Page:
Seeing your baby have her jabs is not a pleasant experience and it’s normal to feel worried and anxious.
But while it’s not much fun to see your child upset, childhood immunisations are important to protect your baby from potentially serious illnesses.
Your baby will probably cry but remember that the pain is only temporary and if she is distressed, there are ways to soothe her. Being prepared before the event can help make it less stressful for you.
Ways to make jabs easier for your baby
1. Take lots of time to prepare
“This reduces the pressure on your day,” explains Dr Miriam Stoppard. Avoid getting a next-day appointment: give yourself a couple of days to get ready for the fact your baby will be having injections.
2. Plan your route and kit
“Make sure the changing bag and buggy are stocked with what you need so you’re not worrying about those small things,” says Dr Miriam.
3. Get everything you need together the night before
“Pack your bag the night before – including what you need as a mum, as this will keep you calmer, ” says Dr Miriam.
4. Do your research
“If you understand what might happen, such as the jab area going red, then you won’t be surprised or worried.”
Make sure you know how many jabs your baby will be having and where – check out our guide to injections.
One of the mums on our forum, Sarah R, found that knowing what was coming really helped. She tells us: “I was really worried about the amount of vaccinations Christopher needed.It seemed like so many.
“I was reassured that while they’d all be done on the same day, 5 of the 6 would be in one combined injection, so he would only need 2 jabs. I fed him afterwards to soothe him, too.”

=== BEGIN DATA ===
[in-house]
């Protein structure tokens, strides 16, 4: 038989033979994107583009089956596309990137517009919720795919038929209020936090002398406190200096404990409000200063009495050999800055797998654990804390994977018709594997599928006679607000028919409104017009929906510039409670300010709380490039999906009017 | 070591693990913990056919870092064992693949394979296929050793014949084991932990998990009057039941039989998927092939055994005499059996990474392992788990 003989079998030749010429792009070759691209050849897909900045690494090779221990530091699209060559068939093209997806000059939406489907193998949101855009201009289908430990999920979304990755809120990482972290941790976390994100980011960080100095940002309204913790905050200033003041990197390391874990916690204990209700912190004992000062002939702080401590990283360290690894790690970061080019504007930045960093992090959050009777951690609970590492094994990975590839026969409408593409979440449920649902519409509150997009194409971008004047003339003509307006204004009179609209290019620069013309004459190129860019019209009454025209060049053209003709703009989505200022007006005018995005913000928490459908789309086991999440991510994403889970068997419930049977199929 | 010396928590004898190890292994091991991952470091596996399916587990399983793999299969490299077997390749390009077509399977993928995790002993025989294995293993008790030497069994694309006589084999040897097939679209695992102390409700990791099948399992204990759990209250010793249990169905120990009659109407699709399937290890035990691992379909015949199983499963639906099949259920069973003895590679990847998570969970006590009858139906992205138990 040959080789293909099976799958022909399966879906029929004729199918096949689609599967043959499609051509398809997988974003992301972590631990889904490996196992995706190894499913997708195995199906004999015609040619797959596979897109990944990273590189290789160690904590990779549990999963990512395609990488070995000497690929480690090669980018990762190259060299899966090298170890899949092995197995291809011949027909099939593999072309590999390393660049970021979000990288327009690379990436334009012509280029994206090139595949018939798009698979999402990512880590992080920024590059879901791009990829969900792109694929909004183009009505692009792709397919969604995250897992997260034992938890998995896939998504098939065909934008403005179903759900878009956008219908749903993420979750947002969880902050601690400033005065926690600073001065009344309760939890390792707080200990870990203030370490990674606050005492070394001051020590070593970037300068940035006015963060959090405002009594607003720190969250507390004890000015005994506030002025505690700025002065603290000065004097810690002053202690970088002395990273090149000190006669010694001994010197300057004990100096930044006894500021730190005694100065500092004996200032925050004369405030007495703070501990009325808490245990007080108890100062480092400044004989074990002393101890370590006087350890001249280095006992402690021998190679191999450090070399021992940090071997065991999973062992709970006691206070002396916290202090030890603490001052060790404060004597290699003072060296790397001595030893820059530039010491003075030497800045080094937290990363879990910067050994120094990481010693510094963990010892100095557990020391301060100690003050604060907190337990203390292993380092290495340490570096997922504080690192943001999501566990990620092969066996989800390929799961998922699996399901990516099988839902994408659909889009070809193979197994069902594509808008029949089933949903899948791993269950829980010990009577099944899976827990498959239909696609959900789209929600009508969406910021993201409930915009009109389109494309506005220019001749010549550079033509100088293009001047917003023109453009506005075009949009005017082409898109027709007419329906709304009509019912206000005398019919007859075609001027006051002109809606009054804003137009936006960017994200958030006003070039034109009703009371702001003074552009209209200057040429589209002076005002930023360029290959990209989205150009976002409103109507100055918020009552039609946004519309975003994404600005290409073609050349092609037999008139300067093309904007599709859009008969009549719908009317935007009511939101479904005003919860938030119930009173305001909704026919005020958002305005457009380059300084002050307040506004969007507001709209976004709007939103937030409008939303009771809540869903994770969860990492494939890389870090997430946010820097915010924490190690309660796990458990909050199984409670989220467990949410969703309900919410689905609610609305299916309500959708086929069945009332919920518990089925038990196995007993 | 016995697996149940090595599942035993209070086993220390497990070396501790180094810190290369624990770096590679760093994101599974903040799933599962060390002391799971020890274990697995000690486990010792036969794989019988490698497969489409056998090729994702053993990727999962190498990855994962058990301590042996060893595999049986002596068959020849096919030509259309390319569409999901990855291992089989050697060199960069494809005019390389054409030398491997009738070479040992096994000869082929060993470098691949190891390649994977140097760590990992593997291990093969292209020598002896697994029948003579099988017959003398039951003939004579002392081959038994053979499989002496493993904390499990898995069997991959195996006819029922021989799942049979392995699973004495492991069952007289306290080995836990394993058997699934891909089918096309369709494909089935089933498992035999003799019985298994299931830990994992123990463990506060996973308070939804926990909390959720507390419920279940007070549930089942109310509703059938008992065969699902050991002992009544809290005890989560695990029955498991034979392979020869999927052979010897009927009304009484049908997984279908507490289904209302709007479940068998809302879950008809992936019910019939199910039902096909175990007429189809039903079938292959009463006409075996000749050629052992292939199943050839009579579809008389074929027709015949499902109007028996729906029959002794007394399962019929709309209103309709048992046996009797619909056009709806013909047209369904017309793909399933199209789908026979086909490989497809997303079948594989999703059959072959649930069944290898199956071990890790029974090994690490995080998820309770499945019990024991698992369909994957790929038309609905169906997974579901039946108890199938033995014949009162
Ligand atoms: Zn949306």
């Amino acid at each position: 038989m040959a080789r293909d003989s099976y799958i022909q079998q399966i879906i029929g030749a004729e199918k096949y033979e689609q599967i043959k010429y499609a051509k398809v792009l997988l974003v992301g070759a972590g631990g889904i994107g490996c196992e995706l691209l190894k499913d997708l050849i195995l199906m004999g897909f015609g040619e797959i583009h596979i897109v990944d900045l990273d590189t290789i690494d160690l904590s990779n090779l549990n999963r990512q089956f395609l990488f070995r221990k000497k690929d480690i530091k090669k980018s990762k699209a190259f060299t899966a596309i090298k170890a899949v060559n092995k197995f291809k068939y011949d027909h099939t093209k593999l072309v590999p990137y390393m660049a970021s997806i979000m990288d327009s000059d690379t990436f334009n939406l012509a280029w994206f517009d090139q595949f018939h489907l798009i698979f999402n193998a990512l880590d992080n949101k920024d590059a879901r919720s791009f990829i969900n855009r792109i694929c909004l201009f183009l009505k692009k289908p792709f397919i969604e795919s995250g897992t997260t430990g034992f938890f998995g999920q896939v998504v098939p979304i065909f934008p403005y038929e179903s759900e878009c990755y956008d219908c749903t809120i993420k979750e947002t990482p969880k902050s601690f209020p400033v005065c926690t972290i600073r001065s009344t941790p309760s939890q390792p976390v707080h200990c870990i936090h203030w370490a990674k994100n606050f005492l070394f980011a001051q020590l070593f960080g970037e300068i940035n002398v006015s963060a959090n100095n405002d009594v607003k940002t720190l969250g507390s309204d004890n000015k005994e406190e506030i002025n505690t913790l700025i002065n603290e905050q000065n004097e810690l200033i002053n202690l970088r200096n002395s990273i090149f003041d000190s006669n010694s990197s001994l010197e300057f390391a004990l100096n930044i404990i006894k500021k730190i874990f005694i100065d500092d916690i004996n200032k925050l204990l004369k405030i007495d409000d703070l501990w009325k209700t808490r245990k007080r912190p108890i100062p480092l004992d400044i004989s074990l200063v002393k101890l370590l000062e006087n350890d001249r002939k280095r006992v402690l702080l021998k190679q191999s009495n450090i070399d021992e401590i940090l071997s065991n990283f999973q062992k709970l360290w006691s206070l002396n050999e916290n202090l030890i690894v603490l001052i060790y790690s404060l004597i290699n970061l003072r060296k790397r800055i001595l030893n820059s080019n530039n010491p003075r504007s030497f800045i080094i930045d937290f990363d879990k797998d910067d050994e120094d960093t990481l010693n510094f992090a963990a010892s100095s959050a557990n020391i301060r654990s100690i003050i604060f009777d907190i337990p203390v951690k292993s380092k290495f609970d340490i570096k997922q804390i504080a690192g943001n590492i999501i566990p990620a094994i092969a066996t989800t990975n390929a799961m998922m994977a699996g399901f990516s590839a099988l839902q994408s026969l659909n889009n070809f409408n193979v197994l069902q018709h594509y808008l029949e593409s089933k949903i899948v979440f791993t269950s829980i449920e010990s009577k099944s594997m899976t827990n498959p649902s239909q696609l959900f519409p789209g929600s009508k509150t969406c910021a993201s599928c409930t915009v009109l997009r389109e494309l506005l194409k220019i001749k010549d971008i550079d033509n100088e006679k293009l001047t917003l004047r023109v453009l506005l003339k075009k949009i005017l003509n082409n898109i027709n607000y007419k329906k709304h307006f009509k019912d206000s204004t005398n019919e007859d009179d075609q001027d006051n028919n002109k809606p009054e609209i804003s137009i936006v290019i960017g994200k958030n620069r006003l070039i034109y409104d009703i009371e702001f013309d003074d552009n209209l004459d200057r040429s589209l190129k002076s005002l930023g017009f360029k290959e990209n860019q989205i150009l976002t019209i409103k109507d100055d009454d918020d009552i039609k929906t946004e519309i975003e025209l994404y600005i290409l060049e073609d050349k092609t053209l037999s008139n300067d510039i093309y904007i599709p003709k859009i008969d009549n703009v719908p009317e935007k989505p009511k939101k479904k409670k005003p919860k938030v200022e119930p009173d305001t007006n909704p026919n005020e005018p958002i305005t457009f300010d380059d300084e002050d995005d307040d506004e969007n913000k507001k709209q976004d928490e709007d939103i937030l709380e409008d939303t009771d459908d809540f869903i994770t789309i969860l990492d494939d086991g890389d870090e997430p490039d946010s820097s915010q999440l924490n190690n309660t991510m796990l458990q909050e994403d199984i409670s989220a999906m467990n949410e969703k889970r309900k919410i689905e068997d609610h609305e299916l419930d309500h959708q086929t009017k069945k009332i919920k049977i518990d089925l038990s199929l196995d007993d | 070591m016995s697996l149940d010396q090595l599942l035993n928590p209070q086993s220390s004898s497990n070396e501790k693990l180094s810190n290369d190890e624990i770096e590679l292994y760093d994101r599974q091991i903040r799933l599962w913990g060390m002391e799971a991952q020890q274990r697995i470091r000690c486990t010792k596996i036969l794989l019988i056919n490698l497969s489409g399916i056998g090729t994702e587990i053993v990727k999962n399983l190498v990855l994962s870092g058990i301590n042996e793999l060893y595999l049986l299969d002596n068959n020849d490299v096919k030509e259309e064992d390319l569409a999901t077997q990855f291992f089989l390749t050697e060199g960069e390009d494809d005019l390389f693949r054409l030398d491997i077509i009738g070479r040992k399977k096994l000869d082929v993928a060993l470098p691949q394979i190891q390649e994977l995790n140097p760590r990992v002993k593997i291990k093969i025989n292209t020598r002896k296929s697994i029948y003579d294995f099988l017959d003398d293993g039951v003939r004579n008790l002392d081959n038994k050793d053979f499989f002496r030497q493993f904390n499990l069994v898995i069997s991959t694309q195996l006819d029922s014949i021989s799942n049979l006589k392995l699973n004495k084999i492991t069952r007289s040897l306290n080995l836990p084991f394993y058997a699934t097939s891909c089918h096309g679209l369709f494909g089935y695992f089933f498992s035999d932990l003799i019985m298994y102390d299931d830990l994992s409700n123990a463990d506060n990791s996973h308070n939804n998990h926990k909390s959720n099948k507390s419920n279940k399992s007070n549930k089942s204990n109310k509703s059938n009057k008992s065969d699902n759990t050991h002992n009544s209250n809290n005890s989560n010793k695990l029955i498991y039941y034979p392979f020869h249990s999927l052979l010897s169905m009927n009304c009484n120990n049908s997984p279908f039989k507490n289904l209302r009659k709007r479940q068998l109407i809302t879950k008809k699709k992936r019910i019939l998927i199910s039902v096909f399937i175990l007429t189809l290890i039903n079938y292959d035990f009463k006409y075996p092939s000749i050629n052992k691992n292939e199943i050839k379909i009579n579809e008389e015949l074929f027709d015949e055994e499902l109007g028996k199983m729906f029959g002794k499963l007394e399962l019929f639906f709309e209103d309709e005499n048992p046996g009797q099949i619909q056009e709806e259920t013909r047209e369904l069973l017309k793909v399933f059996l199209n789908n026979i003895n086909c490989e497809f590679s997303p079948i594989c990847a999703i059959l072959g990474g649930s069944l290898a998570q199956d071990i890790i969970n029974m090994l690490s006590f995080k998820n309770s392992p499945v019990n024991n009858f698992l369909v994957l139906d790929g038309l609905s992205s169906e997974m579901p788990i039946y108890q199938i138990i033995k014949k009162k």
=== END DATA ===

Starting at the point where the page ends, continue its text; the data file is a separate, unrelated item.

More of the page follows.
5. Consider using a numbing cream
This one takes some forethought but might well be worth doing if you’re worried your baby will find the injections very painful. “Apply to the site where the injection will be about an hour before your appointment,” says Dr Miriam.
6. Once you’re at the doctors, stay calm
Even though you’ll probably be a bit anxious, do try if you can to take control of the situation. “Try to be normal, smile and talk to your baby,” Dr Miriam advises. “If you’re relaxed and calm, she will be too.”
Mum hayls-49296 on our forum found this really helped – she says: “Best advice I an give is to try and stay strong. I was such a pansy when B had her injections.
“The first couple of jabs she stopped crying before I did lol. By the next lot I told myself I needed to be strong for her, and I think she picked up on my confidence, because she wasn’t bothered at all.”
7. Bring her favourite toys to help distract her
A fave snuggly helps in lots of situations your baby might be in, and having injections is no exception, advises Dr Miriam. “Make the doctor’s trip feel like an adventure, not a visit to somewhere strange and uninviting.”
8. Carry on the happy vibe once you’re in the nurse’s room
“Don’t focus on the injection, just try to focus on each stage – the waiting, going in etc,” says Dr Miriam. And try to keep your cool even when you’re in the doctor’s room and seconds away from the jabs.
9. Prepare for tears
“Your baby will cry! For 6 or 7 seconds there will be yelling,” says Dr Miriam. “Give her lots of little kisses and talk soothingly. It’s up to you to stay natural for your baby.”
10. Plan a nice activity for afterwards
You’ve been brave and so has your baby so make sure you have a treat lined up for both of you afterwards, even if it’s something simple like going to the park or having coffee with a mum mate.
11. Be prepared for what might happen over the next few days
It’s a good idea to try and book your baby’s injections a day before you have a free, ‘no plans’ day, as there’s a fair chance there could be some after-effects of the jabs like: fever, irritability, swelling/redness and more.
It’s recommended that after your baby’s 2 and 4 month Men B jabs you give her 3 doses of Calpol as standard. If you’ve struggled to give your baby Calpol we’ve got some doctor-approved ideas on how to do it here.